Flooded road

Meteorologists and hydrologists must work together amid increasing uncertainty

Meteorologists and hydrologists study different aspects of the water cycle. Simply speaking, meteorologists focus on water falling from the sky, while hydrologists focus on how water moves across the earth’s surface. Though we often equate flooding with precipitation levels, floods are multi-causal events influenced by soil moisture levels, man-made infrastructures, and agricultural and municipal water uses, all of which are monitored and modeled by hydrologists. Developing accurate river and flood forecasts requires a combination of hydrological models and up-to-date weather data, therefore, hydrologists and meteorologists must work hand-in-hand.

Though hydrologists focus on where water travels once it reaches the earth’s surface, weather data drives everything. Hydrologists can only run models and develop river forecasts as far in advance as meteorologists can provide weather data, so the two must collaborate to develop and share forecasts and information with relevant stakeholders.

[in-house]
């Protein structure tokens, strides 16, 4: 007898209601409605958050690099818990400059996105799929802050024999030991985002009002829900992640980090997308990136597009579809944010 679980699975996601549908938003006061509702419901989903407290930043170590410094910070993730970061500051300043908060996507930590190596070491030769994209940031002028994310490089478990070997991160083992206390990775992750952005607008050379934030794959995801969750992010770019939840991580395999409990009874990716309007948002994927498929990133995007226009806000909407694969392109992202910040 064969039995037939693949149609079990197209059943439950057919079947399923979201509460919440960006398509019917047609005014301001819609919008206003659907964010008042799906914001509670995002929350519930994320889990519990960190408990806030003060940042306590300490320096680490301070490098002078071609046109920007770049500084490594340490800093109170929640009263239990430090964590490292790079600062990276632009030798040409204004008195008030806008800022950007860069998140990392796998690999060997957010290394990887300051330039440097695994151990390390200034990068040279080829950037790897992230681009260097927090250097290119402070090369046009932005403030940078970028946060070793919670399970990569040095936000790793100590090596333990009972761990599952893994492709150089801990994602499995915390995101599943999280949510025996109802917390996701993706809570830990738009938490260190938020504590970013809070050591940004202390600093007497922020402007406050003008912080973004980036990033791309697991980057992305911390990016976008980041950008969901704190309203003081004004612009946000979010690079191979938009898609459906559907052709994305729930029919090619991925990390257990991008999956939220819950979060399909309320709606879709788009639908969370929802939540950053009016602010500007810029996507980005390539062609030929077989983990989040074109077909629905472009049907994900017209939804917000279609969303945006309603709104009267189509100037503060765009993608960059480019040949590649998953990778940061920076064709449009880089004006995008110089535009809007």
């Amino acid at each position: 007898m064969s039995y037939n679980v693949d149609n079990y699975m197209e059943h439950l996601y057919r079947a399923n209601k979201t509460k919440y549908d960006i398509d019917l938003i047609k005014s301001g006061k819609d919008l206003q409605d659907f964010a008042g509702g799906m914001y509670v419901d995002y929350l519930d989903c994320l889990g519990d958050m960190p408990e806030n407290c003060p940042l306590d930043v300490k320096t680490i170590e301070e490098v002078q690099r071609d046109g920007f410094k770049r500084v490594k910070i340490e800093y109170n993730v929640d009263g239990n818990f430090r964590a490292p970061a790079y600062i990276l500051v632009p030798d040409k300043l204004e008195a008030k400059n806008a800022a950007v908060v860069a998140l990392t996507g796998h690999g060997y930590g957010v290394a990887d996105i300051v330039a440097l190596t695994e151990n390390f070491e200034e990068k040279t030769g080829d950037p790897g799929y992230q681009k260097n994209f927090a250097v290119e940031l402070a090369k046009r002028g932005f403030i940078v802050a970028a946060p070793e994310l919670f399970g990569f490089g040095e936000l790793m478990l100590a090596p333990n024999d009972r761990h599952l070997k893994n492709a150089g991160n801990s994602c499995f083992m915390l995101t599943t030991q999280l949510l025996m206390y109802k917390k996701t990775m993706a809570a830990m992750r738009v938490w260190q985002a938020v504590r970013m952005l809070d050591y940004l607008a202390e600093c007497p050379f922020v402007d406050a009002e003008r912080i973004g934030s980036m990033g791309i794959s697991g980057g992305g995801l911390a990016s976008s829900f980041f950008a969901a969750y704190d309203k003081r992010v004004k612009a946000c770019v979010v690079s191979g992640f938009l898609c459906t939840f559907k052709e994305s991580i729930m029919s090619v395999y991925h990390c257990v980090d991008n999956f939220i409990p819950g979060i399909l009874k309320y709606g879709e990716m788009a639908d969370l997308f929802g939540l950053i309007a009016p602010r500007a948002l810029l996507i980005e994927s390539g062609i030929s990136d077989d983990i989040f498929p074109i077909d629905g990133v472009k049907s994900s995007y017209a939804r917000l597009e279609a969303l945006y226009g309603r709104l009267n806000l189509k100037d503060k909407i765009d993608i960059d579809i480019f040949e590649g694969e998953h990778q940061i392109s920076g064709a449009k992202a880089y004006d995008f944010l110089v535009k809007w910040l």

To be the most useful, this information must be communicated to emergency managers as close to their decision points as possible. For example, in order to reach the most well informed and timely conclusions, it takes experts in both fields to work together to create detailed maps, illustrating which areas will be inundated so that emergency managers know which roads to close and what populations to evacuate.

Climate change, which leads to more severe weather events such as droughts, floods, and hurricanes, further illustrates the need for collaboration between meteorologists and hydrologists. Much of the infrastructure we currently have in place was built at least 50 years ago for a different climate than we are seeing now, meaning that hydrologists must closely monitor and model changing weather and climate data to determine how it could shift long-term and short-term flood risks.

As uncertainty surrounding adverse weather events continues to grow, we will need improvements in meteorological data, hydrological models, and communication systems to optimize flood forecasts and present them in ways that stakeholders can use.

To learn more about the overlap between hydrology and meteorology and what it means for flood forecasting, listen to Michael's full interview on the "Weather Geeks" podcast.

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Disclaimer: This piece was written by and Michael Kane (Director, RTI Center for Water Resources) to share perspectives on a topic of interest. Expression of opinions within are those of the author or authors.